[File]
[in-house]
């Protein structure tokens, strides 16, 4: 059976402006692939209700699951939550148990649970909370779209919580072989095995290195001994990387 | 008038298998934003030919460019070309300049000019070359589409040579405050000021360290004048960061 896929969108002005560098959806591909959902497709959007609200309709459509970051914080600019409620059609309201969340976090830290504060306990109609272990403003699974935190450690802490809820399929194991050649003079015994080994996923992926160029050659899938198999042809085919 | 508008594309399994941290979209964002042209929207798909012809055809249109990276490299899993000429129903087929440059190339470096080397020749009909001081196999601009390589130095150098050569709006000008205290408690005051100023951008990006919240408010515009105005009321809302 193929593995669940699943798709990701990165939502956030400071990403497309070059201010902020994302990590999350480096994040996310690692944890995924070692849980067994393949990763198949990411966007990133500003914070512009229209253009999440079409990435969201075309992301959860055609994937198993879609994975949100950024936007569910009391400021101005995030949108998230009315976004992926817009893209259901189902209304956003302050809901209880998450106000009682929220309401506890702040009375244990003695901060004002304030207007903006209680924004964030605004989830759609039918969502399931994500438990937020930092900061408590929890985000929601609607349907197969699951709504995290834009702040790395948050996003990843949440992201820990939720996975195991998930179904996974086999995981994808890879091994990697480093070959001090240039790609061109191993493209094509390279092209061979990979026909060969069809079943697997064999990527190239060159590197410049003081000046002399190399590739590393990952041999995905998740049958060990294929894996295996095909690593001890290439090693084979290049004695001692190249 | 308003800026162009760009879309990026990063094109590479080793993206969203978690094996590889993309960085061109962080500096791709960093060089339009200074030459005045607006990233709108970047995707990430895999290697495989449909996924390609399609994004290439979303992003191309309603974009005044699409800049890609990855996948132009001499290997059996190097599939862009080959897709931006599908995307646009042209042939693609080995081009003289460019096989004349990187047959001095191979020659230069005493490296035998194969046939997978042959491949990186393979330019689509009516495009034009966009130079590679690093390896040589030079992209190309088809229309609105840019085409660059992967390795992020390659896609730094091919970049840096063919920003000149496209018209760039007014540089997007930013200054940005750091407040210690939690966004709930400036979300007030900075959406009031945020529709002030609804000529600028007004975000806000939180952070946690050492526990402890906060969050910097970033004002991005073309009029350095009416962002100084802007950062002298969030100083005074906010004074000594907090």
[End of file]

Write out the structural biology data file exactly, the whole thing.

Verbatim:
[in-house]
């Protein structure tokens, strides 16, 4: 059976402006692939209700699951939550148990649970909370779209919580072989095995290195001994990387 | 008038298998934003030919460019070309300049000019070359589409040579405050000021360290004048960061 896929969108002005560098959806591909959902497709959007609200309709459509970051914080600019409620059609309201969340976090830290504060306990109609272990403003699974935190450690802490809820399929194991050649003079015994080994996923992926160029050659899938198999042809085919 | 508008594309399994941290979209964002042209929207798909012809055809249109990276490299899993000429129903087929440059190339470096080397020749009909001081196999601009390589130095150098050569709006000008205290408690005051100023951008990006919240408010515009105005009321809302 193929593995669940699943798709990701990165939502956030400071990403497309070059201010902020994302990590999350480096994040996310690692944890995924070692849980067994393949990763198949990411966007990133500003914070512009229209253009999440079409990435969201075309992301959860055609994937198993879609994975949100950024936007569910009391400021101005995030949108998230009315976004992926817009893209259901189902209304956003302050809901209880998450106000009682929220309401506890702040009375244990003695901060004002304030207007903006209680924004964030605004989830759609039918969502399931994500438990937020930092900061408590929890985000929601609607349907197969699951709504995290834009702040790395948050996003990843949440992201820990939720996975195991998930179904996974086999995981994808890879091994990697480093070959001090240039790609061109191993493209094509390279092209061979990979026909060969069809079943697997064999990527190239060159590197410049003081000046002399190399590739590393990952041999995905998740049958060990294929894996295996095909690593001890290439090693084979290049004695001692190249 | 308003800026162009760009879309990026990063094109590479080793993206969203978690094996590889993309960085061109962080500096791709960093060089339009200074030459005045607006990233709108970047995707990430895999290697495989449909996924390609399609994004290439979303992003191309309603974009005044699409800049890609990855996948132009001499290997059996190097599939862009080959897709931006599908995307646009042209042939693609080995081009003289460019096989004349990187047959001095191979020659230069005493490296035998194969046939997978042959491949990186393979330019689509009516495009034009966009130079590679690093390896040589030079992209190309088809229309609105840019085409660059992967390795992020390659896609730094091919970049840096063919920003000149496209018209760039007014540089997007930013200054940005750091407040210690939690966004709930400036979300007030900075959406009031945020529709002030609804000529600028007004975000806000939180952070946690050492526990402890906060969050910097970033004002991005073309009029350095009416962002100084802007950062002298969030100083005074906010004074000594907090």